but who’s to say that
the mistake isn’t the cause
of pulsating temples and closed eyes.
In one ear and out the other,
one could hope for.
But these days it’s in
one nostril and down the throat.
Down “Shit’s Creek” in a soluble boat.

But don’t call home.
The heart left.
The telephone has been off the hook–
inanimate objects have it easy.

Fresh to Death

Tables have turned.
Seas have parted.
Cracks filled.
Edges filed.

Tempestuous weather
has been bestowed
upon the misanthrope.
Red, once white bandages,
cover up the cut throat.
Naivete is labeled onto
those who seek hope.

Never showing is worse
than time taking its course.
Hoping that a course
is precedent in the time
of a foreseeable corpse,
of course.

Eyes closed,
a young man close by
exclaims, “Fresh to death!”
Rotting flesh, covered
by a Maker’s Mark,
or a Target,
never something seen Beneficial.
It’s not like we could ever
Shop Rite.

But as this young man
exclaims a new age adage,
I close my eyes,
and hope and pray
that he’s right.


Save the date, the letter reads.
The date staring me in the face,
with the time right beside.

I remember our time, although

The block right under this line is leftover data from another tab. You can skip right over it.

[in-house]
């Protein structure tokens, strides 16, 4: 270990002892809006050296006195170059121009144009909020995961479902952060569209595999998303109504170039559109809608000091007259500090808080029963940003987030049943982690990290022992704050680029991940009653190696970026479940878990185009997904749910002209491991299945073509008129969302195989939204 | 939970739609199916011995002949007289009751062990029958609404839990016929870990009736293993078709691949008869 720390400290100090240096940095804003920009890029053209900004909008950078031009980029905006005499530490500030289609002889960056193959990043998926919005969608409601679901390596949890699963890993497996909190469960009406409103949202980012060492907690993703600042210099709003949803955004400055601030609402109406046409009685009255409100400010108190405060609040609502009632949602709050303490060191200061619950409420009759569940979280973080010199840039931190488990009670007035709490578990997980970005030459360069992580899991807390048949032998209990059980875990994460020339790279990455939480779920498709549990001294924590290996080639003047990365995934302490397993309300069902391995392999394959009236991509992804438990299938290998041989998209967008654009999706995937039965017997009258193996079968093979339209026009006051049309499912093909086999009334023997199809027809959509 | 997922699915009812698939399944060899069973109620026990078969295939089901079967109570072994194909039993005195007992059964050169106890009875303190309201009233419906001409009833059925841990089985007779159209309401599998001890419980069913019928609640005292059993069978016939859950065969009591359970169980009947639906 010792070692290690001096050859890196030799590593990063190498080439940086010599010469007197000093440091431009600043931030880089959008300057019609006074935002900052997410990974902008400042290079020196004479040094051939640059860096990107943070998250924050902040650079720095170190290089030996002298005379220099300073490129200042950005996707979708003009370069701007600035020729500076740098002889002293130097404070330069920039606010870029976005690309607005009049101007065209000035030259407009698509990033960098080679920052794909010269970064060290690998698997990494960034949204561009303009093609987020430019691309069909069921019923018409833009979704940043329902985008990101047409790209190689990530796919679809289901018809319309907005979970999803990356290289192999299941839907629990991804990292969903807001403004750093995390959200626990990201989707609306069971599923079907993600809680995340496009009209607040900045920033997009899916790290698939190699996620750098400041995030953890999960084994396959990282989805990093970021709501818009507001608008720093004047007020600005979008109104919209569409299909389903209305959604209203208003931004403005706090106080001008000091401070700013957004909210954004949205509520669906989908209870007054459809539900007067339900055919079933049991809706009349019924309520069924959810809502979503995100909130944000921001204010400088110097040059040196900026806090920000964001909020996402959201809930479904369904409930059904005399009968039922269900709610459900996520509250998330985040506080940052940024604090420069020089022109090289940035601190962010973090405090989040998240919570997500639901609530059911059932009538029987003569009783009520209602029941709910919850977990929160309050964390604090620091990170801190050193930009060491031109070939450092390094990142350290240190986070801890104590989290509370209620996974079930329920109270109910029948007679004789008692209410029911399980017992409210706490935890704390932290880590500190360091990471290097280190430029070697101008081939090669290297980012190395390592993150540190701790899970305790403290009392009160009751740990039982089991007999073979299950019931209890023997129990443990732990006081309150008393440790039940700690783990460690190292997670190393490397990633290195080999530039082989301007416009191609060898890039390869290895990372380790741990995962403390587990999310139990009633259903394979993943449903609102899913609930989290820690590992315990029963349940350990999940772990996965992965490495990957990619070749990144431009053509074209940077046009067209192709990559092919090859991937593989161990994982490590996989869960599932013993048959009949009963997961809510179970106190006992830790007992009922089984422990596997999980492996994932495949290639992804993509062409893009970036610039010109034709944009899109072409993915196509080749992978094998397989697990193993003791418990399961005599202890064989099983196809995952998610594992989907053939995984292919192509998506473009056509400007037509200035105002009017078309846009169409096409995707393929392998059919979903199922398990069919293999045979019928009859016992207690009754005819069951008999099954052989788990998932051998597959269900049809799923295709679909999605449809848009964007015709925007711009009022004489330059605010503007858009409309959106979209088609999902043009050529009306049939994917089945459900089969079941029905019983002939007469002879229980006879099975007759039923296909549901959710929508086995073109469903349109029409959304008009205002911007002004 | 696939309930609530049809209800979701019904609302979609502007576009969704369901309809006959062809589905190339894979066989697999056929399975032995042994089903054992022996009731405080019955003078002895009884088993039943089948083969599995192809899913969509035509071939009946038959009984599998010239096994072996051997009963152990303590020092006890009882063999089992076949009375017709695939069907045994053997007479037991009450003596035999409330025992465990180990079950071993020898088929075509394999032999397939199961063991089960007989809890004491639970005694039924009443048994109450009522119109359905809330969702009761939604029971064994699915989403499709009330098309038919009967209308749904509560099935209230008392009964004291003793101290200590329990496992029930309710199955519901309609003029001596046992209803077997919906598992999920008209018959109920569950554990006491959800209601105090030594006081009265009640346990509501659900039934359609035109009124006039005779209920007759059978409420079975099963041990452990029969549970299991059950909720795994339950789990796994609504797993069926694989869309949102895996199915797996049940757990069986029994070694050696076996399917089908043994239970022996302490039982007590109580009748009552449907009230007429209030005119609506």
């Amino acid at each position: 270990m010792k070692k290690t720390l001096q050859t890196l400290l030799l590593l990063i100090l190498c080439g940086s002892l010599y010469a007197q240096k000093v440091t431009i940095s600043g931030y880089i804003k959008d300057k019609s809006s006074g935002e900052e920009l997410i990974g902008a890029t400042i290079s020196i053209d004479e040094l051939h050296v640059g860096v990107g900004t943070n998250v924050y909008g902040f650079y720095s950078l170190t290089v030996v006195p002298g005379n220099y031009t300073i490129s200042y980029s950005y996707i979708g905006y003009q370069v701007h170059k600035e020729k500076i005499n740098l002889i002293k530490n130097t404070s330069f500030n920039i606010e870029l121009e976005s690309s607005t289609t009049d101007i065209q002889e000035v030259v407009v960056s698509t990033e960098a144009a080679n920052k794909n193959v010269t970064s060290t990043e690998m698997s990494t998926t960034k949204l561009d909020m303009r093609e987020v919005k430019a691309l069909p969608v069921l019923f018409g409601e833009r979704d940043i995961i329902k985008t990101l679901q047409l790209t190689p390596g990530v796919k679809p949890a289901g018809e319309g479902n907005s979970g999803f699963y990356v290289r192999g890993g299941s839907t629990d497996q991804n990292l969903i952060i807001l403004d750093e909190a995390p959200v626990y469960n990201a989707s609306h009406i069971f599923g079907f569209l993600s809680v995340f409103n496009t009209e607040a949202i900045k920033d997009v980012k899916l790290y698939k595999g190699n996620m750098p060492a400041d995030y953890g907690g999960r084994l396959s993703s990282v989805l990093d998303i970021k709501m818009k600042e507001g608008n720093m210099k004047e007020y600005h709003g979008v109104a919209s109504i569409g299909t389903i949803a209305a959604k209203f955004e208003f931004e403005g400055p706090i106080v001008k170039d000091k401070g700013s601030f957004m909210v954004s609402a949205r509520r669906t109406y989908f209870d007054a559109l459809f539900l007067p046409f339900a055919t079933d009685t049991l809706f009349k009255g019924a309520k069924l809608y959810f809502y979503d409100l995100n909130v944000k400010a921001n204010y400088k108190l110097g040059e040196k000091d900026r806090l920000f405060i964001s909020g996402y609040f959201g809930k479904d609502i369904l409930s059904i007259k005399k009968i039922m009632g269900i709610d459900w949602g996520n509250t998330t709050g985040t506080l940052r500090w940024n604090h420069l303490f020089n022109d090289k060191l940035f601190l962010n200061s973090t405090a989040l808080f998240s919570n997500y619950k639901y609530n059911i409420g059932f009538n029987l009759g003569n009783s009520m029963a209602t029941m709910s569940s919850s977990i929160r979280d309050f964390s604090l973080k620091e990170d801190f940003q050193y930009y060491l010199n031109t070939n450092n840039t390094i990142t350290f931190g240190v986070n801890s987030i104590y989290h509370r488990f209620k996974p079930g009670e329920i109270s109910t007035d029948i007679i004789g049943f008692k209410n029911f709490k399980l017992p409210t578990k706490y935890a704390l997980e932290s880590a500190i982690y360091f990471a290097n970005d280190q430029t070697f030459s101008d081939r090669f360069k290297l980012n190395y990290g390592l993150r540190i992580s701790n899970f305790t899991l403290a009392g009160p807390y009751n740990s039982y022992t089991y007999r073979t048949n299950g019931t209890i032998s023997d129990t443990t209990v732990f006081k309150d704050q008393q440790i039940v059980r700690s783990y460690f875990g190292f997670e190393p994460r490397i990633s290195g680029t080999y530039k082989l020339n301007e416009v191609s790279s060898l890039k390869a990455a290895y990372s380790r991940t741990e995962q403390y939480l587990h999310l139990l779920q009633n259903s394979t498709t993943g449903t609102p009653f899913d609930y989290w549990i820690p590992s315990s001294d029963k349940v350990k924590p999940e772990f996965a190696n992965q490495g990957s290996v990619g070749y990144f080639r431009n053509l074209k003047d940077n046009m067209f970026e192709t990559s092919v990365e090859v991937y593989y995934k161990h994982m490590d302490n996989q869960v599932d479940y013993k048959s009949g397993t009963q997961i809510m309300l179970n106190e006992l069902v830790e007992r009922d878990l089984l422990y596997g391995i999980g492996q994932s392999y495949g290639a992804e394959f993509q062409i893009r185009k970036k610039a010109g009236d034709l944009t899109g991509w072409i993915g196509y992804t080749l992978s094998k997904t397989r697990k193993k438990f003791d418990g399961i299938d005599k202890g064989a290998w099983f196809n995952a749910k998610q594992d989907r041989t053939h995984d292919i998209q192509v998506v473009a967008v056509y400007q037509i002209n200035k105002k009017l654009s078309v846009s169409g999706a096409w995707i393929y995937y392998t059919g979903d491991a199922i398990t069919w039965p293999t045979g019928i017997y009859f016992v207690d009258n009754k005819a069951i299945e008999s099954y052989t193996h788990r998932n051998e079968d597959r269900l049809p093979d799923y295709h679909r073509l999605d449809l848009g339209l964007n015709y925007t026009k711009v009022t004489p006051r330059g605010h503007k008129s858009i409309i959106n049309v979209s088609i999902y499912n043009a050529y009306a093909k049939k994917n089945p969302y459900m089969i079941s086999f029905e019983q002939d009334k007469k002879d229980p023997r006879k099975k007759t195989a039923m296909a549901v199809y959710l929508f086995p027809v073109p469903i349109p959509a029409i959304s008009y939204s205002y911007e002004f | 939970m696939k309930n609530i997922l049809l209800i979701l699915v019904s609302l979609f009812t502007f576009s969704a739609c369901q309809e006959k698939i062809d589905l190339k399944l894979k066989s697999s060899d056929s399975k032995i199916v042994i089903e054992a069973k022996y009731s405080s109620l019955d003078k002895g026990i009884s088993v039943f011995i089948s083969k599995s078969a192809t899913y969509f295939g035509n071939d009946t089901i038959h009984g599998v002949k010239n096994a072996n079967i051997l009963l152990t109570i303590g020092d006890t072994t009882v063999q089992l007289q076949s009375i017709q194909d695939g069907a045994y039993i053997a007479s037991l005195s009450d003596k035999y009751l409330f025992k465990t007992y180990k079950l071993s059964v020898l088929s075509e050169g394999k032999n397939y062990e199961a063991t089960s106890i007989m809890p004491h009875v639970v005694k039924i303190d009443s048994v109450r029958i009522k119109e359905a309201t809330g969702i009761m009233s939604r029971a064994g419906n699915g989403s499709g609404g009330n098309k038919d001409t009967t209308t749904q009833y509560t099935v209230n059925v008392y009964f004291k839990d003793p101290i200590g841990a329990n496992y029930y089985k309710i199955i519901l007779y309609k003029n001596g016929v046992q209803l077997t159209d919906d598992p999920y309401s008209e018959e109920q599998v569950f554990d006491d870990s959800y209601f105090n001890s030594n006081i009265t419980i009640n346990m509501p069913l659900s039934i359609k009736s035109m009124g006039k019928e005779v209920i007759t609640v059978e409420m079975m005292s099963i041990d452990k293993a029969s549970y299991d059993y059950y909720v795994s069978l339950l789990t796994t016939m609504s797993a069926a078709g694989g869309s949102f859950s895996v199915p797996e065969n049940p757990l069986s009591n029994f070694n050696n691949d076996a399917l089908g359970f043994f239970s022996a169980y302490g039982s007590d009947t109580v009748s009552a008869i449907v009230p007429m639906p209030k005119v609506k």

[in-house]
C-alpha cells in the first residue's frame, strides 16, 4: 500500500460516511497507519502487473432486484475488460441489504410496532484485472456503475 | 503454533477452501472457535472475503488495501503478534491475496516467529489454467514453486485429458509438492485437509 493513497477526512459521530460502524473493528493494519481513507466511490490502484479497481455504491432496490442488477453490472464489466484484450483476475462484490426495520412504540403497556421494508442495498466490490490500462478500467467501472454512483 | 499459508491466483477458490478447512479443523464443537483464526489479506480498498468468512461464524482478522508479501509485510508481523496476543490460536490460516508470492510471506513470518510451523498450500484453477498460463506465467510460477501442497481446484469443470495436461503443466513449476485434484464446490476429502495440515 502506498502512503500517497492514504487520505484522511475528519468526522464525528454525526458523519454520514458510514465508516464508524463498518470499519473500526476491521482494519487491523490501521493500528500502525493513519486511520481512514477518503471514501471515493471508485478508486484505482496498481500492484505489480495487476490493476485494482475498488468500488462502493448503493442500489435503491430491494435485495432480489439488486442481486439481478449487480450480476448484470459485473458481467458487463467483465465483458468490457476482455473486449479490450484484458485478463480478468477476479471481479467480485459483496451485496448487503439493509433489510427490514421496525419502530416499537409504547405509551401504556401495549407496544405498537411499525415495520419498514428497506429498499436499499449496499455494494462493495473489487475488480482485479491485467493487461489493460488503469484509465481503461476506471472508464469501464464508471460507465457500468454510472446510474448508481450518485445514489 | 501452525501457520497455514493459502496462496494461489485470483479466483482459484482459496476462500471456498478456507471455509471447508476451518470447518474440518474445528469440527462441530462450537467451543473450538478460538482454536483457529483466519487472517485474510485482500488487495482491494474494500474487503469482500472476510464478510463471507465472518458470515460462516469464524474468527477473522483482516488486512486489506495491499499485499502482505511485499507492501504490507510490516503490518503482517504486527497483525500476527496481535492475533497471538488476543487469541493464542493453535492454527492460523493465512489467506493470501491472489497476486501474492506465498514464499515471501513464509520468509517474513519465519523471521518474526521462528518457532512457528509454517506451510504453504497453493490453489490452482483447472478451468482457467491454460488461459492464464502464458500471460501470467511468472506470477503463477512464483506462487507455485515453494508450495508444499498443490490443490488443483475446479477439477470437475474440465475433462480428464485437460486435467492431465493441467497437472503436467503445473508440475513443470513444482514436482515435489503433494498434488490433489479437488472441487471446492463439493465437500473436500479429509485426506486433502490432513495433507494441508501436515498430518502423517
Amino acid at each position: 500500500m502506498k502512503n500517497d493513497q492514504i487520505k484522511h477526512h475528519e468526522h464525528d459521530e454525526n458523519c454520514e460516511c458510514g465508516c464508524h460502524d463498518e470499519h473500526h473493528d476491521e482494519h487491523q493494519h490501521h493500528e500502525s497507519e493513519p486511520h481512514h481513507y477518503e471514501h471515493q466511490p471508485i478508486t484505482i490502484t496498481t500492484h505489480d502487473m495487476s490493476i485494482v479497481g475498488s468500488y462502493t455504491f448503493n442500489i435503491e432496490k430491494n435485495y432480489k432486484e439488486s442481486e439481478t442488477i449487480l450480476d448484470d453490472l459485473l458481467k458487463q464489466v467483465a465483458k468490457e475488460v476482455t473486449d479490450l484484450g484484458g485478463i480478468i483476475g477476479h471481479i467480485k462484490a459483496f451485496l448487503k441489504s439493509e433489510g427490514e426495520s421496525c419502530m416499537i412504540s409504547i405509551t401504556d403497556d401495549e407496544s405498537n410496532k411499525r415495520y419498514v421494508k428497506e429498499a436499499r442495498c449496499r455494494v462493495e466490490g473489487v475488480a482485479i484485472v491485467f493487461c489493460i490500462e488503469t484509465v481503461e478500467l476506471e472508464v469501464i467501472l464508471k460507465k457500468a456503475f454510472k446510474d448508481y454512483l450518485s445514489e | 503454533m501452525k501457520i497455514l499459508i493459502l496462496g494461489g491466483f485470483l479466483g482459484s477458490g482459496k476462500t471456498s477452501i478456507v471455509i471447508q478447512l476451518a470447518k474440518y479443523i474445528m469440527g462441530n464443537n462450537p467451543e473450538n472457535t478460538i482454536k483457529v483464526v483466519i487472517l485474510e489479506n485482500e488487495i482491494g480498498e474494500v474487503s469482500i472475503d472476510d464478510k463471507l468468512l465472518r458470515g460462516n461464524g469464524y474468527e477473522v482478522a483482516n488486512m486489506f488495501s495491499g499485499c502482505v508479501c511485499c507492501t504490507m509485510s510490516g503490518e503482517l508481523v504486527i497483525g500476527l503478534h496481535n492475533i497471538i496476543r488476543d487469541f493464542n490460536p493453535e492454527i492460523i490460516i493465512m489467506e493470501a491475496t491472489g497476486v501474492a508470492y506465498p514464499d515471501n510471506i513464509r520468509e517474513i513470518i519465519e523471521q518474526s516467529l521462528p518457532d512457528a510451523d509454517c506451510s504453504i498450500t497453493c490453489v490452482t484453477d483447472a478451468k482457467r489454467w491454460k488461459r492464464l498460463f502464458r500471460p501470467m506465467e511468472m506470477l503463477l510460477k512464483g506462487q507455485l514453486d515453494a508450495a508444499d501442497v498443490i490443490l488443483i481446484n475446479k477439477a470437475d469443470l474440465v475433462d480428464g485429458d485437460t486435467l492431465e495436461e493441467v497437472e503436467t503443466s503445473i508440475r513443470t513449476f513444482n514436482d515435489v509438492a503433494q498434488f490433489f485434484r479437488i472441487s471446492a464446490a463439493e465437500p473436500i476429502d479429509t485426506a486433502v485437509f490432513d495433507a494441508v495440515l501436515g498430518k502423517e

it was never dated, only stated.

My face gleams,
reflected in the gold embroidered letters.
The date and time leaving an impression.
The letters and words sinking in.
Permanently pressed.

The letter sealed two fates.
A celebration to connect two souls.
But no room for a third party,
at the party that is.

Guests will arrive with gifts,
setting them atop the table.
As I find room for my excess baggage.

Perfect gift to receive before the honeymoon.
In my eyes, not others.
As they approach and say,

“You ruined her day! Do you even care?”

And I reply, “I do.”

Love is a Collection of Shapes

Complications in your love life,

as shapes, must start with the triangle.

Alone you’re a line,

in the beginning at least, because the addition of

another line creates the letter L.

And when placed on the forehead, this sign can

become as daunting as a scarlet letter.


Port to port,

squares and rectangles

are contained. They come

to pass, by seas and oceans,

purple mountains majesty,

onto rusted tracks that have not

progressed since a golden stake

joined two separate ways of life.


At one-hundred miles an hour,

a written word is not as powerful

as a shape, a collection of shapes,

a unified image that is logistical.

Conception brought round full circle,

until repetitive nature and routine

become systematic, if not lackadaisical.


As the world turns, one side sleeps,

another wakens with intent to distribute.

And somewhere in a lost city, or suburb,

two people that have formed a triangle,

sit between a lit candle, on top of a square table.

And in the breast pocket of a man’s suit sits a

square box, holding a gold circle.


Shapes become meaningful.

And sometimes answers are explained

by shapes yet defined. But the answer


that was given at that square table

was displayed in the shape

of a tear drop.